The water of the river after it was fairly light, appeared to be almost black, with something like the dust of stone-coal--We landed at New Madrid about breakfast time, without having experienced any injury--The appearance of the town and the situation of the inhabitants, were such as to afford but little relief to our minds. The former elevation of the bank on which the town stood, was estimated by the inhabitants at about 25 feet above common water--when we reached it the elevation was only about 12 or 13 feet--There was scarcely a house left entire--some wholly prostrated, others unroofed and not a chimney standing--The people all having deserted their inhabitations, were in camps and tents back of the town, and their little water crafts, such as skiffs, boats and canoes hauled out of the water to their camps, that they might be ready in case the country should sink.

Account of Matthias Speed from New Madrid Far Field Database  Number 56 from
the  Frankfort(KY) American, March 20, 1812.


Monday, January 26, 2015

A Weekend Earthquake

It seems that the New Madrid seismic zone likes to be active when the workaday world is at rest during the weekend. On Saturday an earthquake occurred southwest of Blytheville Arkansas.  The magnitude was 2.9 and should have been felt by people near the epicenter. For more details go to Arkansas earthquake  If you felt it go to the links provided to report what you experienced. Any data is appreciated.

Friday, January 23, 2015

The Second Great Quake

On this day 205 years ago the second of the New Madrid earthquakes occurred.  Near the epicenter eyewitness accounts were confused and scattered probably due to the numerous aftershocks of the December 16, 1811 earthquake. But at a distance away from the epicentral area eyewitnesses noted it as a distinct event. Here is an account from Coshockton Ohio:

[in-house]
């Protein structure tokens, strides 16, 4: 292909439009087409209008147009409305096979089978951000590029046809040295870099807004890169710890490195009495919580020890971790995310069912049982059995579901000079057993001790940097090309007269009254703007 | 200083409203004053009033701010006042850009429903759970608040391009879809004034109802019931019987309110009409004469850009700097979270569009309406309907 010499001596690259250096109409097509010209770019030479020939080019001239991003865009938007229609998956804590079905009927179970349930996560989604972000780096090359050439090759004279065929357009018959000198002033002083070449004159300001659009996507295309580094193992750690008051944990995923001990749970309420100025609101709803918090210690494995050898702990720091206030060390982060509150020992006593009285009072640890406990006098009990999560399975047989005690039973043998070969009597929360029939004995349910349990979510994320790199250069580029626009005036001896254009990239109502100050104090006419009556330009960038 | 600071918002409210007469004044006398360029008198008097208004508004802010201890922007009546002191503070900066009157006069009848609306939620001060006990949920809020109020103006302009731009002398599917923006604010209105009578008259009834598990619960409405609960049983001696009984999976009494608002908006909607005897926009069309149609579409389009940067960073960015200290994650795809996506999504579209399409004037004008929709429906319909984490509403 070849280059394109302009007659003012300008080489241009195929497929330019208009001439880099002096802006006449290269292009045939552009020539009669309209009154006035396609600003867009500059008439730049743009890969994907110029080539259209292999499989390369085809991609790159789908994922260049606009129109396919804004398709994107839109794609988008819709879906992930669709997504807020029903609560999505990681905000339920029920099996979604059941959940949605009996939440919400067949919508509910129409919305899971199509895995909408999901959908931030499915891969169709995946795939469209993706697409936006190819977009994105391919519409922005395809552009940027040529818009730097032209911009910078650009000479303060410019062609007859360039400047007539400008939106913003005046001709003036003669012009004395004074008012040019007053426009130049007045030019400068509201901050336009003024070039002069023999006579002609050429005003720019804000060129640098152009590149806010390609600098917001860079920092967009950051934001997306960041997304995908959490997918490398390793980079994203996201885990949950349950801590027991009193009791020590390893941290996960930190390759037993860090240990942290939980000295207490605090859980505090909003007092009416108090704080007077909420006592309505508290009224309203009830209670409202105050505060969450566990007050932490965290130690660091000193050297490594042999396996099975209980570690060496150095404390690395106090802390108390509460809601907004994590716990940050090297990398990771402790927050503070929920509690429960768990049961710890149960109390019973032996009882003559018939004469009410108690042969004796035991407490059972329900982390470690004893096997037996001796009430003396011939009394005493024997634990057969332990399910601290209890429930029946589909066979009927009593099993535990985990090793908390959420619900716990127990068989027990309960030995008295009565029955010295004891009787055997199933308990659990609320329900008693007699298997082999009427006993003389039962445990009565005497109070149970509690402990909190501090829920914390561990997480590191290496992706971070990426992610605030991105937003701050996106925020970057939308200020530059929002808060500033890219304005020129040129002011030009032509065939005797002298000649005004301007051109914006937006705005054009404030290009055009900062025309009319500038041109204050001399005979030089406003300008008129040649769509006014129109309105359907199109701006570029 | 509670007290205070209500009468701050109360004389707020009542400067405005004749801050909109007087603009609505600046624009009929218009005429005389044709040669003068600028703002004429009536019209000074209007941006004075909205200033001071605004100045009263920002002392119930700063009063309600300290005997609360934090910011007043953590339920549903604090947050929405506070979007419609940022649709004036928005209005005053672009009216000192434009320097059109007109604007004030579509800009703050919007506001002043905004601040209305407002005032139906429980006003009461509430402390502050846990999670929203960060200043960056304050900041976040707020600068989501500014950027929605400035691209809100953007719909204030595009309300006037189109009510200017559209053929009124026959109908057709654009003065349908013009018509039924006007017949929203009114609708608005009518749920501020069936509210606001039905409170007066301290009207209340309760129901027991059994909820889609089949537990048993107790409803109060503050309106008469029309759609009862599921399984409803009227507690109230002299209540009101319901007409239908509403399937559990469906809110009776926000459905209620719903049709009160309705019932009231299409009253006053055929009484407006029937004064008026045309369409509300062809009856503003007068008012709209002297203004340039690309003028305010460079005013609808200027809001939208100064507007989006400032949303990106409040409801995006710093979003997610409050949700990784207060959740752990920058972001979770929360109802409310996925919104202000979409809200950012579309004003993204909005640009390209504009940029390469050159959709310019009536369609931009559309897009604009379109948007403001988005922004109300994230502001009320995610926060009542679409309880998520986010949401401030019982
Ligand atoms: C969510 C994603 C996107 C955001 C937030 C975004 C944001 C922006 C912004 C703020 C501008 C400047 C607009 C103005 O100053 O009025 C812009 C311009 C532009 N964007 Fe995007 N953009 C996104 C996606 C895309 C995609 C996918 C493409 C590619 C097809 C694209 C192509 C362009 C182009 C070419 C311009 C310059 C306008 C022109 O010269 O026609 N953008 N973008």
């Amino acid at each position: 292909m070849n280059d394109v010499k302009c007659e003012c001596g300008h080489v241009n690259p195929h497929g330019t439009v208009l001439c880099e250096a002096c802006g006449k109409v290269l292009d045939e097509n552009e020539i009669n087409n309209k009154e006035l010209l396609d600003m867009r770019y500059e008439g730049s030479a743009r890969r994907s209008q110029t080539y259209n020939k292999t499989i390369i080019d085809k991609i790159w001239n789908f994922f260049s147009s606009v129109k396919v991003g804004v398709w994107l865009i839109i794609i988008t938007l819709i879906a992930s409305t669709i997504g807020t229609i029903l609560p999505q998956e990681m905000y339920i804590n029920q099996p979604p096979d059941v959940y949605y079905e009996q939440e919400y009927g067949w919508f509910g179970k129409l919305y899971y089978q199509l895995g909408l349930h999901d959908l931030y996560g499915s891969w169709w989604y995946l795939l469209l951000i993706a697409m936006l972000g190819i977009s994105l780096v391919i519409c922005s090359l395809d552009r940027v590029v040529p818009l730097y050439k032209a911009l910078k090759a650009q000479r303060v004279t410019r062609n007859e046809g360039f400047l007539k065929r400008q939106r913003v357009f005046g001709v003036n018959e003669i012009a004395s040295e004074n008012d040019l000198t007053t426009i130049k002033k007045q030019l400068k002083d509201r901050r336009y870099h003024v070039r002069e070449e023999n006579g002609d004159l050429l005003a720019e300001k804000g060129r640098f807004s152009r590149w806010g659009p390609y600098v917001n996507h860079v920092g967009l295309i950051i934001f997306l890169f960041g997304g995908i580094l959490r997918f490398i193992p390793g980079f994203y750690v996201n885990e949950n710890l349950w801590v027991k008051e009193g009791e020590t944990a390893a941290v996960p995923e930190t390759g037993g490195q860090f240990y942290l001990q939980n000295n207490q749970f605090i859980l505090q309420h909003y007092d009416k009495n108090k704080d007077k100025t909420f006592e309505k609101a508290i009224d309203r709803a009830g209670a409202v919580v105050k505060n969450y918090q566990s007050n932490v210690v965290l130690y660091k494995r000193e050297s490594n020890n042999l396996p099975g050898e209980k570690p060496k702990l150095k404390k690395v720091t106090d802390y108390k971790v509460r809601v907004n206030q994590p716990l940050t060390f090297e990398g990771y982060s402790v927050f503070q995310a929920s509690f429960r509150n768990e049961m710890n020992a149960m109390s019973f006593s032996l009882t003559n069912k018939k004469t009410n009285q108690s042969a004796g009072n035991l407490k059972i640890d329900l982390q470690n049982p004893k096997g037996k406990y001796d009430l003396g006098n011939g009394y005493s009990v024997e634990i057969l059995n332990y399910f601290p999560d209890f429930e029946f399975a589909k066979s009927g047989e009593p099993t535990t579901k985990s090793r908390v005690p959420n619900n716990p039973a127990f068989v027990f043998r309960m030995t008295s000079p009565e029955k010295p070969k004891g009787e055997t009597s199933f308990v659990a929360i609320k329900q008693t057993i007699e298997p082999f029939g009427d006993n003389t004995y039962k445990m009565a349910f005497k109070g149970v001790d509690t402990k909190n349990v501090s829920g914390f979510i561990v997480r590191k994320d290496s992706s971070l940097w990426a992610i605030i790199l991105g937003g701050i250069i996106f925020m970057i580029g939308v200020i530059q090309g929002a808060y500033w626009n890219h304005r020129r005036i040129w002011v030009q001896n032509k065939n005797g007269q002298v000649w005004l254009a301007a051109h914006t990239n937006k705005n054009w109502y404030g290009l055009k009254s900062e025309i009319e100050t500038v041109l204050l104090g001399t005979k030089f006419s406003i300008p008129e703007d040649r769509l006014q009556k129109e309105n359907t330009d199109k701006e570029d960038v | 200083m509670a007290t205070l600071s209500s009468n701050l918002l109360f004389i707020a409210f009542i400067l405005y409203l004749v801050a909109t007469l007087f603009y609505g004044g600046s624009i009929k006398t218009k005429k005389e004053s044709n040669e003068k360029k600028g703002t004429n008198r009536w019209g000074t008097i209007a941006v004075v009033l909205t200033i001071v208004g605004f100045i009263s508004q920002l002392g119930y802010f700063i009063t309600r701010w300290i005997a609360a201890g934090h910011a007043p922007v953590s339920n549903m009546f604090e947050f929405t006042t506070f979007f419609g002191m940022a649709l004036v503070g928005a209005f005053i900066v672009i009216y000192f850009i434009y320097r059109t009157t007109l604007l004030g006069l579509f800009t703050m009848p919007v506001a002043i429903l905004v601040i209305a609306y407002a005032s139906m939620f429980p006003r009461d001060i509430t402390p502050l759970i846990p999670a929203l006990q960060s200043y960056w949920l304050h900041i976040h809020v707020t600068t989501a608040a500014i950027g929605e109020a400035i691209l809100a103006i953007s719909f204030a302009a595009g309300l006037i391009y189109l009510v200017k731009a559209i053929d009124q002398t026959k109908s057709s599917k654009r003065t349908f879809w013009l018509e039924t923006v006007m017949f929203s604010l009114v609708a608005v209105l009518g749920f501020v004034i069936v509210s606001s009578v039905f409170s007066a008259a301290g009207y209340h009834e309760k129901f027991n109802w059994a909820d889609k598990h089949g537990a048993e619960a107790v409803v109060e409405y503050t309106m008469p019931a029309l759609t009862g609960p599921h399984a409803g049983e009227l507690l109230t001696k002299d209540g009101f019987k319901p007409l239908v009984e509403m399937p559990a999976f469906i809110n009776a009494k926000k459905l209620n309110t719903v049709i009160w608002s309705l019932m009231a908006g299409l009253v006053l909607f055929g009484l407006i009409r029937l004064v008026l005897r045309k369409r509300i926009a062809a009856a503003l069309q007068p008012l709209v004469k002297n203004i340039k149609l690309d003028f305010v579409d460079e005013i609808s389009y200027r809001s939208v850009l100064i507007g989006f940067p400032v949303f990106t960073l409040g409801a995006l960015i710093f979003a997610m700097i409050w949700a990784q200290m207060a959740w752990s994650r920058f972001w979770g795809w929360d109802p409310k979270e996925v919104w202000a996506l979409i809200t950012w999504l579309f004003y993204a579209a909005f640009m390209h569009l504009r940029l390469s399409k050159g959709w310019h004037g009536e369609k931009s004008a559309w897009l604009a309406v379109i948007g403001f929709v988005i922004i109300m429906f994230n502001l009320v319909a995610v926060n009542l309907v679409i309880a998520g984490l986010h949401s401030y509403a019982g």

"This morning, at seventeen minutes past eight o'clock, a severe shake of a earthquake was felt in this place. It lasted nearly a minute; it shook so as to nearly half empty a bucket, standing on the floor, full of water; and the river being frozen over, it caused the ice to crack considerably. A stone chimney in the house of col. Williams in this place, seven by five feet square, solid and well built, was so severely shaken as to cause it to crack in several places; and one or perhaps more brick chimneys in this place have been considerably injured by the shock. I have been informed that several houses in the neighborhood of this place were so shook that much of the chinkin dropt out; and the commotions of the trees and bushes was so great as to cause persons I the woods to observe the phenomenon. The shock was succeeded by a thick haze, and several people were affected with giddiness, although the air was quite serene at the time of the shock. The course of the above shock was from S.W. to N.E. nearly.
A. JOHNSTON."
Boston Independent Chronicle February 17, 1812, Page 1, Column 1, New Madrid Compendium Far Field item Number 37
The A. Johnston is no relation to our Arch Johnston, but Arch appreciated the reference from the past that shared his name.